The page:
Death Wish Review
Eli Roth is a very interesting director known for having hardcore gore and violence in his films. Funnily enough, Death Wish might be the least gory out of all the movies this filmmaker has made in his entire career. It serves both as a reimagining of the old Death Wish directed by Michael Winner, and an adaptation of a novel written by Brian Garfield.
Bruce Willis plays Paul Kersey, originally played by Charles Bronson in the 1974 film, who is a doctor grieving over the death of his wife and dealing with his daughter being in a coma after being attacked by burglars. Angry at the fact that the ones who hurt his family are running free in the city, he seeks revenge and wants to kill them. With Paul also wanting to hunt down other criminals as a vigilante, we now have ourselves a campy yet fun action thriller.
Death Wish does a good job showing the pain and suffering the main protagonist is going through. Bruce Willis manages to make his character both believable and likeable, and he’s also good in the action scenes. It’s weird at first seeing a doctor killing bad guys efficiently after never holding a gun before in his life, but you let it go as the movie goes on. As mentioned before, while it’s the least gory out of all the films Eli Roth directed, the kills are still bloody and quite brutal. It’s a cool transition seeing him evolve from a grieving doctor to a vigilante killing criminals in the city. The movie also deals with the issue of people trusting cops to handle murder cases, which is actually handled very well and somewhat feels like relevant social commentary. For example, they address the fact that police officers only arrive after the murder has been committed.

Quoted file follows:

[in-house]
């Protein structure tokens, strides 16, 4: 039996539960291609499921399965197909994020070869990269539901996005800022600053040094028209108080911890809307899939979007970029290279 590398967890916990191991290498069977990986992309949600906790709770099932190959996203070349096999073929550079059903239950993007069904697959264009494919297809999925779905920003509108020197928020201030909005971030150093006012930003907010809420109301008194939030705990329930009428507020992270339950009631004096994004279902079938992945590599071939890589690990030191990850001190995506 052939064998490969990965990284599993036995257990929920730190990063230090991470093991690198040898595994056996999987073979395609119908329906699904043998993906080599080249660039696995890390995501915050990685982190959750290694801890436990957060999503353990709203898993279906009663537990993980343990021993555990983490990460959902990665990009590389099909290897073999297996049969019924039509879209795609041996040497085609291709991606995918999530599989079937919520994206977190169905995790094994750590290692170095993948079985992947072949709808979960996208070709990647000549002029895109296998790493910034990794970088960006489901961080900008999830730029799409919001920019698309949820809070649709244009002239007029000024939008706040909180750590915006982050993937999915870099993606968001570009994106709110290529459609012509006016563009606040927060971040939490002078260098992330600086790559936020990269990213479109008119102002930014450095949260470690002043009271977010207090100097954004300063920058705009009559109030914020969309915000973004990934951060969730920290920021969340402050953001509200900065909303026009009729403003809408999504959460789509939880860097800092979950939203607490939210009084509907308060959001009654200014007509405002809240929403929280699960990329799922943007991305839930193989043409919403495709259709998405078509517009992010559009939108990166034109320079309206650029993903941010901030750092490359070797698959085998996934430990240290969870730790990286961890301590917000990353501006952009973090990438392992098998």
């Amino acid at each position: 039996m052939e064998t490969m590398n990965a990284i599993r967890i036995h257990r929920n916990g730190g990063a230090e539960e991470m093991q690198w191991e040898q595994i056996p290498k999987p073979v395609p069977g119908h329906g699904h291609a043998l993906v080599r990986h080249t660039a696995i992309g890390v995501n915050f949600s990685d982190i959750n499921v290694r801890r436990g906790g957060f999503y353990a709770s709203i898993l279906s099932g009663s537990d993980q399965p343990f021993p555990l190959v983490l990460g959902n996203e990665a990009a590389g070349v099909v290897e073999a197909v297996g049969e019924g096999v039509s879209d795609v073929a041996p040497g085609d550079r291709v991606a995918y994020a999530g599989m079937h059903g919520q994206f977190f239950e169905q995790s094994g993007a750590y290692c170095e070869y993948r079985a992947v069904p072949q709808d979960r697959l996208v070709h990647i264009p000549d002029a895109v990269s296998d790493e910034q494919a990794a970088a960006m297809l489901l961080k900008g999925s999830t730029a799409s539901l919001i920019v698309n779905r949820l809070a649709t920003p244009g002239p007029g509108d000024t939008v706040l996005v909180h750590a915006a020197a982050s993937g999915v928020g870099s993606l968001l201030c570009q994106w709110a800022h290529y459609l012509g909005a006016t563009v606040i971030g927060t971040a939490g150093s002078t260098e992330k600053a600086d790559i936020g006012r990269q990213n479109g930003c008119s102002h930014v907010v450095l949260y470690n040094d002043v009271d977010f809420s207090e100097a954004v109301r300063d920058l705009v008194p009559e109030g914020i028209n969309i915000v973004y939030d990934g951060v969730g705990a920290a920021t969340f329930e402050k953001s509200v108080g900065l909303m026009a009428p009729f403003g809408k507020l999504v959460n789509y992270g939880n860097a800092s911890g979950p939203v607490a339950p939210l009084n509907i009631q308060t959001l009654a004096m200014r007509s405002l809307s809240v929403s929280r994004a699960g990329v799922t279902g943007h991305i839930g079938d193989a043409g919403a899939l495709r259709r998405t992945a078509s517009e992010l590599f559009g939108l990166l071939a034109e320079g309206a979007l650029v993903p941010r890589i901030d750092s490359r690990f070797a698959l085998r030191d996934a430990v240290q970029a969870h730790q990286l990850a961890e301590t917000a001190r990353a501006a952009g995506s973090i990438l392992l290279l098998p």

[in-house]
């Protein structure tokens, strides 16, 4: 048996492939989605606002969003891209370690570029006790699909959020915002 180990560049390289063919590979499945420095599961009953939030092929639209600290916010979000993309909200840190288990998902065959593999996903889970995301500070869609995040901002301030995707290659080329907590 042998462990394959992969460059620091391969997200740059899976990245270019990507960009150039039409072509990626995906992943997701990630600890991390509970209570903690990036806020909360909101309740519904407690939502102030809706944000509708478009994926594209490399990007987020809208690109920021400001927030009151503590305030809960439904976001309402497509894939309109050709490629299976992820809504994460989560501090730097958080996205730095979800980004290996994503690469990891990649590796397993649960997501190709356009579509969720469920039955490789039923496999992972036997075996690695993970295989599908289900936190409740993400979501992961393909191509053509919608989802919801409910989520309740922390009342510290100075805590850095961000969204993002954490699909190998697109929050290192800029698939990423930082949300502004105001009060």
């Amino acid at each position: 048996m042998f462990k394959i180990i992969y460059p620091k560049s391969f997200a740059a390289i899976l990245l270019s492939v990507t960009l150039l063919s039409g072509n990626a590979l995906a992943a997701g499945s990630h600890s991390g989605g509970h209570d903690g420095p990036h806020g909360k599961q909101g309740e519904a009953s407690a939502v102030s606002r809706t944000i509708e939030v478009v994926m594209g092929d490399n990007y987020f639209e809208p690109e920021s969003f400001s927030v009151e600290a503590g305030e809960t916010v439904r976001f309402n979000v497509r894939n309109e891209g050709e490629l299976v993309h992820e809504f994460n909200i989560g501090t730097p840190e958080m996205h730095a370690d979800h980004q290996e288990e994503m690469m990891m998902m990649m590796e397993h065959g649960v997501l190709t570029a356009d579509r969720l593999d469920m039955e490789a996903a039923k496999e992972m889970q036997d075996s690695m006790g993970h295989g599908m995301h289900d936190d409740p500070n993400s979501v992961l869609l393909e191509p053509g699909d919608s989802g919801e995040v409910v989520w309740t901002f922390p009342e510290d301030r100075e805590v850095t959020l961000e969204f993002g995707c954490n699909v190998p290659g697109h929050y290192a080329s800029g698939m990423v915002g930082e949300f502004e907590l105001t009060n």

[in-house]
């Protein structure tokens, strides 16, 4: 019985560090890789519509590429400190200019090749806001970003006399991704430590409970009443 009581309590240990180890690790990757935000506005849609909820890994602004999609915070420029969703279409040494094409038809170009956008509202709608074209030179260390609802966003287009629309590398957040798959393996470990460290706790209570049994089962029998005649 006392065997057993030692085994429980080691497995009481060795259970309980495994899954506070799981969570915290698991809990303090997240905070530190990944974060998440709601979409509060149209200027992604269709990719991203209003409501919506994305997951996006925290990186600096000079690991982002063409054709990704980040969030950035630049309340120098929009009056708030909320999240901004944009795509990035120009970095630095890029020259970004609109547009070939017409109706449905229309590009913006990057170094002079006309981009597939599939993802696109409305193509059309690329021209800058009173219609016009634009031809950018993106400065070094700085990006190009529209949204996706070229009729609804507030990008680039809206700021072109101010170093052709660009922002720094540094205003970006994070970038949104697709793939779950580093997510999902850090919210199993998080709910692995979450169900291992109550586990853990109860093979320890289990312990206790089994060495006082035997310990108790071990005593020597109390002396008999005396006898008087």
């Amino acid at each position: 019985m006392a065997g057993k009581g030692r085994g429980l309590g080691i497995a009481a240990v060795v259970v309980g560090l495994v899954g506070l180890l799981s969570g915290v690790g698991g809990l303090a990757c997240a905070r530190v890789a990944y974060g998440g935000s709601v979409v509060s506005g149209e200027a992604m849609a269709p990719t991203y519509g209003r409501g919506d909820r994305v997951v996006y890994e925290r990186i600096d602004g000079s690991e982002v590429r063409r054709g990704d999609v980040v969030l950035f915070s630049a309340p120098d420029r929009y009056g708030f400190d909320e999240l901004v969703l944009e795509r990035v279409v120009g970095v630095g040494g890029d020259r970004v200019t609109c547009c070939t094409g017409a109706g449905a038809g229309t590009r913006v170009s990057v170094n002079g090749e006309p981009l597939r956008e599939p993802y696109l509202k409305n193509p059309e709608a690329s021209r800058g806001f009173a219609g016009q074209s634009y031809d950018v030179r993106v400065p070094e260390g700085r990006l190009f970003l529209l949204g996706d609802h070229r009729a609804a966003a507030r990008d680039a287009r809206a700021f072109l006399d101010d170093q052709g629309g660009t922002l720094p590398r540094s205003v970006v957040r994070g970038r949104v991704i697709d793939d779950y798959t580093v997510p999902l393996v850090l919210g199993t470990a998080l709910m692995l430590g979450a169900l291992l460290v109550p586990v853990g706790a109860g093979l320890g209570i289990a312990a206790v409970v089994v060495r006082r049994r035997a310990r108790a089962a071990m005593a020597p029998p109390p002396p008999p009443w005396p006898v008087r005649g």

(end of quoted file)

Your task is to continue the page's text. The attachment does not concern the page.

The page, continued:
While the character of Paul Kersey is the best part of the movie, the main villains themselves are incredibly forgettable and underdeveloped. You’re not going to care about them, and you even forget that they’re in the story. It would have been better to know why these guys are truly despicable human beings instead of just making them clichéd robbers you probably have seen in other action movies before. It’s not supposed to be taken seriously, but that doesn’t mean they have to act like uninspired and unmemorable caricatures. It sucks seeing his wife get killed, and it might have been interesting to see more of that aspect explored in the film. Eli Roth’s directing style has heavily improved in Death Wish, but Joe Carnahan’s dialogue is sometimes hit or miss in some scenes. There are moments that are just completely cringe-worthy with stupid dialogue that will make you question why it’s even in the movie in the first place. The second act, while fun, does have some unnecessary moments that the editor might have forgotten to cut out, and it would have kept the runtime at a better pace.
Death Wish, while not a perfect movie, is thrilling. But it can get campy at times. While you can’t deny that it’s intense and entertaining, you still wish they would have taken more time fixing some issues with the film. The pros – especially Bruce Willis’s performance and the action scenes – definitely outweigh the cons. By the end, you’ll be glad you saw an intriguing popcorn flick about a guy seeking revenge against criminals.
Death Wish is now playing in theatres.